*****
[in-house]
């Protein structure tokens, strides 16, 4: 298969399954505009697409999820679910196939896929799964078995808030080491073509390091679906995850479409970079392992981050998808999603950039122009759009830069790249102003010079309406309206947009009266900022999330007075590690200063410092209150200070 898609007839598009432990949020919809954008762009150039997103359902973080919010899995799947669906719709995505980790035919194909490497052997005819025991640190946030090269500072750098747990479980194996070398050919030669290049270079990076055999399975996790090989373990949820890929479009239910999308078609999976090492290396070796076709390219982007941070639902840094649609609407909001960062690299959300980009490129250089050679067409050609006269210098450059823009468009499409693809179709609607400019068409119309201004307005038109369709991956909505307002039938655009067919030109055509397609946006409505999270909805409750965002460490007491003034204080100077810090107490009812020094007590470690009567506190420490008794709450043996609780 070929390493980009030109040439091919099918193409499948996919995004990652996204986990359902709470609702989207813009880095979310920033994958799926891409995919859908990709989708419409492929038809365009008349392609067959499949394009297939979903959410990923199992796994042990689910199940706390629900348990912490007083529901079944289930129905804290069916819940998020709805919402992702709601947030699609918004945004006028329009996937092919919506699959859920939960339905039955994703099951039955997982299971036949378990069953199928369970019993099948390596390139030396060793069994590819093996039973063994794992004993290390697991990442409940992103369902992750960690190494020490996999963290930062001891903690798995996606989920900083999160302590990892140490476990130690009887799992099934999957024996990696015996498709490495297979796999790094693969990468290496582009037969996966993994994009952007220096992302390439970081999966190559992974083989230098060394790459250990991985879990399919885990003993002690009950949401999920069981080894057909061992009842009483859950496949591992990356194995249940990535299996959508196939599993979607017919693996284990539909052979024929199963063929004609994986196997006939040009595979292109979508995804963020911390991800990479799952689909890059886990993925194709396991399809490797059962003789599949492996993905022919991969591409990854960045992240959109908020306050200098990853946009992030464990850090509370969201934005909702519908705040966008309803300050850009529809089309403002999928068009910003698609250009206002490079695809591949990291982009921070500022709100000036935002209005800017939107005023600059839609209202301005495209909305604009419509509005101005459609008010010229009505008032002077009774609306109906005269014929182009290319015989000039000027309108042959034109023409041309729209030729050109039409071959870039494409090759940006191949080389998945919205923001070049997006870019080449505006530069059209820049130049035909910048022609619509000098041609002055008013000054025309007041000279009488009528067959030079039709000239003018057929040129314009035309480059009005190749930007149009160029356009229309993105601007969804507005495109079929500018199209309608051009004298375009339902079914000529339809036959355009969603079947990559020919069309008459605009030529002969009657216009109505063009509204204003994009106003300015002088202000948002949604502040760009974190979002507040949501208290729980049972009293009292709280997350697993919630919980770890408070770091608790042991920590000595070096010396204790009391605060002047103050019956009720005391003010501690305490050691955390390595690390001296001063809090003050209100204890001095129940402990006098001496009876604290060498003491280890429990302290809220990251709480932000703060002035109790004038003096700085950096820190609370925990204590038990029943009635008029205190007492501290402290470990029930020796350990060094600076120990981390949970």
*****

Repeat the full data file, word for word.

[in-house]
């Protein structure tokens, strides 16, 4: 298969399954505009697409999820679910196939896929799964078995808030080491073509390091679906995850479409970079392992981050998808999603950039122009759009830069790249102003010079309406309206947009009266900022999330007075590690200063410092209150200070 898609007839598009432990949020919809954008762009150039997103359902973080919010899995799947669906719709995505980790035919194909490497052997005819025991640190946030090269500072750098747990479980194996070398050919030669290049270079990076055999399975996790090989373990949820890929479009239910999308078609999976090492290396070796076709390219982007941070639902840094649609609407909001960062690299959300980009490129250089050679067409050609006269210098450059823009468009499409693809179709609607400019068409119309201004307005038109369709991956909505307002039938655009067919030109055509397609946006409505999270909805409750965002460490007491003034204080100077810090107490009812020094007590470690009567506190420490008794709450043996609780 070929390493980009030109040439091919099918193409499948996919995004990652996204986990359902709470609702989207813009880095979310920033994958799926891409995919859908990709989708419409492929038809365009008349392609067959499949394009297939979903959410990923199992796994042990689910199940706390629900348990912490007083529901079944289930129905804290069916819940998020709805919402992702709601947030699609918004945004006028329009996937092919919506699959859920939960339905039955994703099951039955997982299971036949378990069953199928369970019993099948390596390139030396060793069994590819093996039973063994794992004993290390697991990442409940992103369902992750960690190494020490996999963290930062001891903690798995996606989920900083999160302590990892140490476990130690009887799992099934999957024996990696015996498709490495297979796999790094693969990468290496582009037969996966993994994009952007220096992302390439970081999966190559992974083989230098060394790459250990991985879990399919885990003993002690009950949401999920069981080894057909061992009842009483859950496949591992990356194995249940990535299996959508196939599993979607017919693996284990539909052979024929199963063929004609994986196997006939040009595979292109979508995804963020911390991800990479799952689909890059886990993925194709396991399809490797059962003789599949492996993905022919991969591409990854960045992240959109908020306050200098990853946009992030464990850090509370969201934005909702519908705040966008309803300050850009529809089309403002999928068009910003698609250009206002490079695809591949990291982009921070500022709100000036935002209005800017939107005023600059839609209202301005495209909305604009419509509005101005459609008010010229009505008032002077009774609306109906005269014929182009290319015989000039000027309108042959034109023409041309729209030729050109039409071959870039494409090759940006191949080389998945919205923001070049997006870019080449505006530069059209820049130049035909910048022609619509000098041609002055008013000054025309007041000279009488009528067959030079039709000239003018057929040129314009035309480059009005190749930007149009160029356009229309993105601007969804507005495109079929500018199209309608051009004298375009339902079914000529339809036959355009969603079947990559020919069309008459605009030529002969009657216009109505063009509204204003994009106003300015002088202000948002949604502040760009974190979002507040949501208290729980049972009293009292709280997350697993919630919980770890408070770091608790042991920590000595070096010396204790009391605060002047103050019956009720005391003010501690305490050691955390390595690390001296001063809090003050209100204890001095129940402990006098001496009876604290060498003491280890429990302290809220990251709480932000703060002035109790004038003096700085950096820190609370925990204590038990029943009635008029205190007492501290402290470990029930020796350990060094600076120990981390949970």